News in Youth

Commentary to the 33th Sunday in Ordinary Time -B-

Commentary to the 33th Sunday in Ordinary Time -B-

by: Fr. Fernando Armellini in Activities,

The anxieties, pains, the groans of the dying prelude the imminent death; the pangs of a woman in labor herald the beginning of a new life. Jesus taught us the proper perspective: “When these things begin to happen, stand erect and lift up your heads, for your deliverance is drawing near” (Lk 21:28). “The fate of the world is in God’s hands, so I look up.” 

Faith and Levity

Faith and Levity

by: Ron Rolheiser, OMI in Articles,

Shusaku Endo, the Japanese author of the classic novel, Silence (upon which Martin Scorsese based his movie) was a Catholic who didn’t always find his native land, Japan, sympathetic to his faith. He was misunderstood but kept his balance and good heart by placing a high value on levity.

A Right Way of Dying

A Right Way of Dying

by: Ron Rolheiser, OMI in Articles,

I do not want to die from some medical condition; I want to die from death! Ivan Illich wrote that. What’s meant here? Don’t we all die from death? Of course, in reality that’s what we all die from, but in our idea of things, most often, we die from a medical condition or from bad luck through cancer, heart disease, diabetes, Alzheimer’s, or as the victim of an accident.  Sometimes, because of how we think of death, we do die from a medical condition.

The last taboo – loneliness: increasing numbers of people experience its debilitating effects

The last taboo – loneliness: increasing numbers of people experience its debilitating effects

by: Maggie Fergusson - The Tablet in Articles,

Today, increasing numbers of lonely people are experiencing something close to this hell. The United Kingdom’s statistics are overwhelming. In the past two years, Childline counsellors have noticed a rise in the number of children – some as young as six – contacting them to complain of loneliness, with triggers including feeling “invisible”, feeling “ugly and unpopular” as a result of comparing themselves with others on social media, and having an illness or disability.

A dance to the music of eternity

A dance to the music of eternity

by: Alban McCoy - The Tablet in Book Review,

The Shattering of Loneliness is the fruit of that pursuit and learning: and there is much learning of a scholarly kind to be found in this former Fellow of St John’s College, Cambridge, all lightly worn and always helpfully serving the overall purpose of his book, offered to the reader “companionably, as an invitation to set out”.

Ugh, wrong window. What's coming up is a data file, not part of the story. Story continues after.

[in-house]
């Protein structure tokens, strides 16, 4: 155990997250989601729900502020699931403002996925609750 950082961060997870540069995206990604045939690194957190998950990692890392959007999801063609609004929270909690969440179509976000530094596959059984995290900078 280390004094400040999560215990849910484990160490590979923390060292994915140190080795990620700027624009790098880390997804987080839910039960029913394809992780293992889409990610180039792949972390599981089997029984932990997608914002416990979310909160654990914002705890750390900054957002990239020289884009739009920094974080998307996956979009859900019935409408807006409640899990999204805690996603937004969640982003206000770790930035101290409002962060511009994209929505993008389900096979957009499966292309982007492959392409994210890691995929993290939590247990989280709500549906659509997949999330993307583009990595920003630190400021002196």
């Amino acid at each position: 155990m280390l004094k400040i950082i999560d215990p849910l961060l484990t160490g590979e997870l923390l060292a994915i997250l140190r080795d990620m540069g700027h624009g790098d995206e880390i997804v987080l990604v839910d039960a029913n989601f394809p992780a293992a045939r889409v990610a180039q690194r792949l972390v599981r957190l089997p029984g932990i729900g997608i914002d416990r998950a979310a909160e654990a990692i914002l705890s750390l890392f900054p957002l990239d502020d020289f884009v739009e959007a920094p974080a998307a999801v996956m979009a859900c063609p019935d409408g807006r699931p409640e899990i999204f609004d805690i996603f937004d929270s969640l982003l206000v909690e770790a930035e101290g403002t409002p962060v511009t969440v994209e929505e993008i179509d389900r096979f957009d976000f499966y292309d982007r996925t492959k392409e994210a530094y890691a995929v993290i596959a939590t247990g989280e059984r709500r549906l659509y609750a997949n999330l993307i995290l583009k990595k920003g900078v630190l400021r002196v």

Rejoice, be glad, and act

Rejoice, be glad, and act

by: It is a source of great joy when a bishop, priest or religious speaks out in solidarity with victims of human rights abusesRejoice, be glad, and act Religious priests and nuns join a protest march in Manila on Sept. 21. (Photo Vincent Go) Edita Burgo in Activities,

It is a source of great joy when a bishop, priest or religious speaks out in solidarity with victims of human rights abuses. " A few weeks after the abduction of my son Jonas, I joined a group of relatives of victims of enforced disappearances along with a few priests and nuns to have a dialogue with a number of bishops."

Jean Vanier's '10 rules for life to become more human'

Jean Vanier's '10 rules for life to become more human'

by: Edward Kendall - The Tablet in Expressions,

Jean Vanier, the Canadian philosopher and theologian and the founder of L'Arche communities, turned ninety this week. To commemorate the occasion he released a YouTube video laying out his “ten rules for life to become more human” by sharing his thoughts on life and on growing older. He speaks about success, vulnerability, listening, fear and love. 

The 'wealth' of the church

The 'wealth' of the church

by: Father Elias Ayuban Jr., CMF- UCAN in Articles,

Richness does not lie in the structures, but in its members, with special mention to the most needy and vulnerable. It is my hope that my reflections will evoke in you a similar sense of thanksgiving and belonging without, of course, denying our flaws and lack of perfection.

The people’s sacrament

The people’s sacrament

by: David Grumett-The Tablet in Articles,

Nowhere is the truth that we live in a consumer society clearer than in the Eucharist. In several Christian denominations, frequent reception of the consecrated host is far more common now than 50 years ago. At Mass, often only the priest received it, while the laity remained in their places in prayerful contemplation. This now seems strange.